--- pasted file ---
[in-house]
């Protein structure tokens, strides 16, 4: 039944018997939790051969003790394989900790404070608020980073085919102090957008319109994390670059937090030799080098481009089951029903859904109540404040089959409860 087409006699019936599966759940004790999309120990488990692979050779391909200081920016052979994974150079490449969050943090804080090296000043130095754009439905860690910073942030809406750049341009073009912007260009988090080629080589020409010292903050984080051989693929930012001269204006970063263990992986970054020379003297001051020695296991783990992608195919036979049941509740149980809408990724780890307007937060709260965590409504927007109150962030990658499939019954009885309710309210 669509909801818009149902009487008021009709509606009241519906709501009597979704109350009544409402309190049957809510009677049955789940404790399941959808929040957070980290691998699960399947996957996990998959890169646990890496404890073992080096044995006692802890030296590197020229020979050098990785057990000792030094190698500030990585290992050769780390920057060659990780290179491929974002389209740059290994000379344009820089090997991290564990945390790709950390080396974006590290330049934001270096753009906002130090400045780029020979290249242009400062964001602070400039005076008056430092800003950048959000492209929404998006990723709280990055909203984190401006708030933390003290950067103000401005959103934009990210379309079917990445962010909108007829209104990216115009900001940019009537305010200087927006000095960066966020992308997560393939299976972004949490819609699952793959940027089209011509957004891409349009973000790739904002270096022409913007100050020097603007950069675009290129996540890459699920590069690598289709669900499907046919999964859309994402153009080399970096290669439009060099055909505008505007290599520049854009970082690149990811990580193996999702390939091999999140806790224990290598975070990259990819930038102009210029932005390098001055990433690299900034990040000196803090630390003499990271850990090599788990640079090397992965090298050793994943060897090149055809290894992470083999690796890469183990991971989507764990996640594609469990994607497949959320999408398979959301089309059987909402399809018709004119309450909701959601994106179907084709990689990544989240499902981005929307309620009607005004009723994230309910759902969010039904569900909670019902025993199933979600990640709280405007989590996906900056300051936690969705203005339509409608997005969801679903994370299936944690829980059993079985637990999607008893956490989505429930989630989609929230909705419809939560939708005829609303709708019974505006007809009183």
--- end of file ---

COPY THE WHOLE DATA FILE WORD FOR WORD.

[in-house]
């Protein structure tokens, strides 16, 4: 039944018997939790051969003790394989900790404070608020980073085919102090957008319109994390670059937090030799080098481009089951029903859904109540404040089959409860 087409006699019936599966759940004790999309120990488990692979050779391909200081920016052979994974150079490449969050943090804080090296000043130095754009439905860690910073942030809406750049341009073009912007260009988090080629080589020409010292903050984080051989693929930012001269204006970063263990992986970054020379003297001051020695296991783990992608195919036979049941509740149980809408990724780890307007937060709260965590409504927007109150962030990658499939019954009885309710309210 669509909801818009149902009487008021009709509606009241519906709501009597979704109350009544409402309190049957809510009677049955789940404790399941959808929040957070980290691998699960399947996957996990998959890169646990890496404890073992080096044995006692802890030296590197020229020979050098990785057990000792030094190698500030990585290992050769780390920057060659990780290179491929974002389209740059290994000379344009820089090997991290564990945390790709950390080396974006590290330049934001270096753009906002130090400045780029020979290249242009400062964001602070400039005076008056430092800003950048959000492209929404998006990723709280990055909203984190401006708030933390003290950067103000401005959103934009990210379309079917990445962010909108007829209104990216115009900001940019009537305010200087927006000095960066966020992308997560393939299976972004949490819609699952793959940027089209011509957004891409349009973000790739904002270096022409913007100050020097603007950069675009290129996540890459699920590069690598289709669900499907046919999964859309994402153009080399970096290669439009060099055909505008505007290599520049854009970082690149990811990580193996999702390939091999999140806790224990290598975070990259990819930038102009210029932005390098001055990433690299900034990040000196803090630390003499990271850990090599788990640079090397992965090298050793994943060897090149055809290894992470083999690796890469183990991971989507764990996640594609469990994607497949959320999408398979959301089309059987909402399809018709004119309450909701959601994106179907084709990689990544989240499902981005929307309620009607005004009723994230309910759902969010039904569900909670019902025993199933979600990640709280405007989590996906900056300051936690969705203005339509409608997005969801679903994370299936944690829980059993079985637990999607008893956490989505429930989630989609929230909705419809939560939708005829609303709708019974505006007809009183």